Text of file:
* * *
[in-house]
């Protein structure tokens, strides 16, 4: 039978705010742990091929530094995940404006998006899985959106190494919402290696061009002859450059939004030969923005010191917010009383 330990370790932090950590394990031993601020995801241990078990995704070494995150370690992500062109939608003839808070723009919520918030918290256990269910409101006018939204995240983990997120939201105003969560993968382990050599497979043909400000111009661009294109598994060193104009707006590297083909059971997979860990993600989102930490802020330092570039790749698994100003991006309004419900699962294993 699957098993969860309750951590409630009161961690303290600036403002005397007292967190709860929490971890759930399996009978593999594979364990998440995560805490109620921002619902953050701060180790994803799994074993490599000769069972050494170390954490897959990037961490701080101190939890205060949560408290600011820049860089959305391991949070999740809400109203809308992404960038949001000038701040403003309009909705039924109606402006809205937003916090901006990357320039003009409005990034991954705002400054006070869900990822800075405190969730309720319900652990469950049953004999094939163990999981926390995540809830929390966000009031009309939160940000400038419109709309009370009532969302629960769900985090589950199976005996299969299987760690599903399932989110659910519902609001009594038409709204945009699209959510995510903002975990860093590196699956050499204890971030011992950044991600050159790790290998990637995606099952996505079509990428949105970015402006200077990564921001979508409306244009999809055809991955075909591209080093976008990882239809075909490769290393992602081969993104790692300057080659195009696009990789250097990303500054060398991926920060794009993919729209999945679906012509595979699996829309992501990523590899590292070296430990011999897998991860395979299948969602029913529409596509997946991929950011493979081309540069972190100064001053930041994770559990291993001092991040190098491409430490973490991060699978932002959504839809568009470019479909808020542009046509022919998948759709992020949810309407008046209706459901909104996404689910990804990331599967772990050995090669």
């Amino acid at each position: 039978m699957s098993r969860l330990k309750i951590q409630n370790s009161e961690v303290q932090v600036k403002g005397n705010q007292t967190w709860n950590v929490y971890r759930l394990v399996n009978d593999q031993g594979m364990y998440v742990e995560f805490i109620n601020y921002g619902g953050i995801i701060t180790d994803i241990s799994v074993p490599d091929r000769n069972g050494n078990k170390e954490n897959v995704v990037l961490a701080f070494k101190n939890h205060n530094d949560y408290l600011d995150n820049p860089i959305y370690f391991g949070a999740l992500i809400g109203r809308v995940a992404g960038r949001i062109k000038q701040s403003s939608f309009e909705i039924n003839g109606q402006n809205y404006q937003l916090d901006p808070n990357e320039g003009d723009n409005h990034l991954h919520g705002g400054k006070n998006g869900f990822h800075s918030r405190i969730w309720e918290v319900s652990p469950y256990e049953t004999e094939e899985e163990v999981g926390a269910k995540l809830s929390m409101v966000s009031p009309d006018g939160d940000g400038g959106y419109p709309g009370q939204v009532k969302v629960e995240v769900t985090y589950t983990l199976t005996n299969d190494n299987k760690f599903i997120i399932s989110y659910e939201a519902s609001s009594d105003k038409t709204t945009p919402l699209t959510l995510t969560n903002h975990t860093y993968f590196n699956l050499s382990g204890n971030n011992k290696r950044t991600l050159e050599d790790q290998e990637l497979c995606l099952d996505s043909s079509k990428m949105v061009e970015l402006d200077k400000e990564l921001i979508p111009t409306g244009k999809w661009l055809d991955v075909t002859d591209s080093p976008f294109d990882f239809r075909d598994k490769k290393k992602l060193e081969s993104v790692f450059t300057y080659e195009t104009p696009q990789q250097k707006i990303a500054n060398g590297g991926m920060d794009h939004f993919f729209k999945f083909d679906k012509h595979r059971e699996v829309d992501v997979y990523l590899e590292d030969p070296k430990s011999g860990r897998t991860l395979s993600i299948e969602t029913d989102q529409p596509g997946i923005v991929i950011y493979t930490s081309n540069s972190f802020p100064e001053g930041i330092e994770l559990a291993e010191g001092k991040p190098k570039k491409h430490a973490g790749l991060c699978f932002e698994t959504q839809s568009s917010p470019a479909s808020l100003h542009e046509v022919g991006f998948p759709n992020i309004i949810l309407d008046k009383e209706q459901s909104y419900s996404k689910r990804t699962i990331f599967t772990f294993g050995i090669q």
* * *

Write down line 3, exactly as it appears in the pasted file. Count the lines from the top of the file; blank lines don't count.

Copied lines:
């Amino acid at each position: 039978m699957s098993r969860l330990k309750i951590q409630n370790s009161e961690v303290q932090v600036k403002g005397n705010q007292t967190w709860n950590v929490y971890r759930l394990v399996n009978d593999q031993g594979m364990y998440v742990e995560f805490i109620n601020y921002g619902g953050i995801i701060t180790d994803i241990s799994v074993p490599d091929r000769n069972g050494n078990k170390e954490n897959v995704v990037l961490a701080f070494k101190n939890h205060n530094d949560y408290l600011d995150n820049p860089i959305y370690f391991g949070a999740l992500i809400g109203r809308v995940a992404g960038r949001i062109k000038q701040s403003s939608f309009e909705i039924n003839g109606q402006n809205y404006q937003l916090d901006p808070n990357e320039g003009d723009n409005h990034l991954h919520g705002g400054k006070n998006g869900f990822h800075s918030r405190i969730w309720e918290v319900s652990p469950y256990e049953t004999e094939e899985e163990v999981g926390a269910k995540l809830s929390m409101v966000s009031p009309d006018g939160d940000g400038g959106y419109p709309g009370q939204v009532k969302v629960e995240v769900t985090y589950t983990l199976t005996n299969d190494n299987k760690f599903i997120i399932s989110y659910e939201a519902s609001s009594d105003k038409t709204t945009p919402l699209t959510l995510t969560n903002h975990t860093y993968f590196n699956l050499s382990g204890n971030n011992k290696r950044t991600l050159e050599d790790q290998e990637l497979c995606l099952d996505s043909s079509k990428m949105v061009e970015l402006d200077k400000e990564l921001i979508p111009t409306g244009k999809w661009l055809d991955v075909t002859d591209s080093p976008f294109d990882f239809r075909d598994k490769k290393k992602l060193e081969s993104v790692f450059t300057y080659e195009t104009p696009q990789q250097k707006i990303a500054n060398g590297g991926m920060d794009h939004f993919f729209k999945f083909d679906k012509h595979r059971e699996v829309d992501v997979y990523l590899e590292d030969p070296k430990s011999g860990r897998t991860l395979s993600i299948e969602t029913d989102q529409p596509g997946i923005v991929i950011y493979t930490s081309n540069s972190f802020p100064e001053g930041i330092e994770l559990a291993e010191g001092k991040p190098k570039k491409h430490a973490g790749l991060c699978f932002e698994t959504q839809s568009s917010p470019a479909s808020l100003h542009e046509v022919g991006f998948p759709n992020i309004i949810l309407d008046k009383e209706q459901s909104y419900s996404k689910r990804t699962i990331f599967t772990f294993g050995i090669q």